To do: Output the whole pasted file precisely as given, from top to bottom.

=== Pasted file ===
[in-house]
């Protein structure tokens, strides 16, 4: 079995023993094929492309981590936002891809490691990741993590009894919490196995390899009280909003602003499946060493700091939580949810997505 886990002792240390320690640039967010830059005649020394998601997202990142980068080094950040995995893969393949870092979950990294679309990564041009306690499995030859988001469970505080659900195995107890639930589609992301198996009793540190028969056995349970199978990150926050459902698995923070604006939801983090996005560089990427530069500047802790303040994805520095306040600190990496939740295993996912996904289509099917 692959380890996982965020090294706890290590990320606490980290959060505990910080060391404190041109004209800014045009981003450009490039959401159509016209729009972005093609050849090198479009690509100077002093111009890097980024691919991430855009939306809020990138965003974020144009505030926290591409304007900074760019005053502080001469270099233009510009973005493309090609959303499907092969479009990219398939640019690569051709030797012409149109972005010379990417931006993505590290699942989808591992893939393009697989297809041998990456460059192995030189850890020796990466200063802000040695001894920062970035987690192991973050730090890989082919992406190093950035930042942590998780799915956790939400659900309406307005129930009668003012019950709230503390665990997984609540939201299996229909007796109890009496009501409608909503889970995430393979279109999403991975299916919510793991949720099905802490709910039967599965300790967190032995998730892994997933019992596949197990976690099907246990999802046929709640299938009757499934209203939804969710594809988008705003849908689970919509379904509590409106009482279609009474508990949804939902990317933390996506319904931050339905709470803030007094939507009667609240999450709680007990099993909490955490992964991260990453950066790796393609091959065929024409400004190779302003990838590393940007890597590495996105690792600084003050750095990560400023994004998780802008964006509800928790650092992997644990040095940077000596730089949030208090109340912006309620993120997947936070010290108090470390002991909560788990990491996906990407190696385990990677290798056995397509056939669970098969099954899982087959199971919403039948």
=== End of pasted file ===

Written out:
[in-house]
């Protein structure tokens, strides 16, 4: 079995023993094929492309981590936002891809490691990741993590009894919490196995390899009280909003602003499946060493700091939580949810997505 886990002792240390320690640039967010830059005649020394998601997202990142980068080094950040995995893969393949870092979950990294679309990564041009306690499995030859988001469970505080659900195995107890639930589609992301198996009793540190028969056995349970199978990150926050459902698995923070604006939801983090996005560089990427530069500047802790303040994805520095306040600190990496939740295993996912996904289509099917 692959380890996982965020090294706890290590990320606490980290959060505990910080060391404190041109004209800014045009981003450009490039959401159509016209729009972005093609050849090198479009690509100077002093111009890097980024691919991430855009939306809020990138965003974020144009505030926290591409304007900074760019005053502080001469270099233009510009973005493309090609959303499907092969479009990219398939640019690569051709030797012409149109972005010379990417931006993505590290699942989808591992893939393009697989297809041998990456460059192995030189850890020796990466200063802000040695001894920062970035987690192991973050730090890989082919992406190093950035930042942590998780799915956790939400659900309406307005129930009668003012019950709230503390665990997984609540939201299996229909007796109890009496009501409608909503889970995430393979279109999403991975299916919510793991949720099905802490709910039967599965300790967190032995998730892994997933019992596949197990976690099907246990999802046929709640299938009757499934209203939804969710594809988008705003849908689970919509379904509590409106009482279609009474508990949804939902990317933390996506319904931050339905709470803030007094939507009667609240999450709680007990099993909490955490992964991260990453950066790796393609091959065929024409400004190779302003990838590393940007890597590495996105690792600084003050750095990560400023994004998780802008964006509800928790650092992997644990040095940077000596730089949030208090109340912006309620993120997947936070010290108090470390002991909560788990990491996906990407190696385990990677290798056995397509056939669970098969099954899982087959199971919403039948």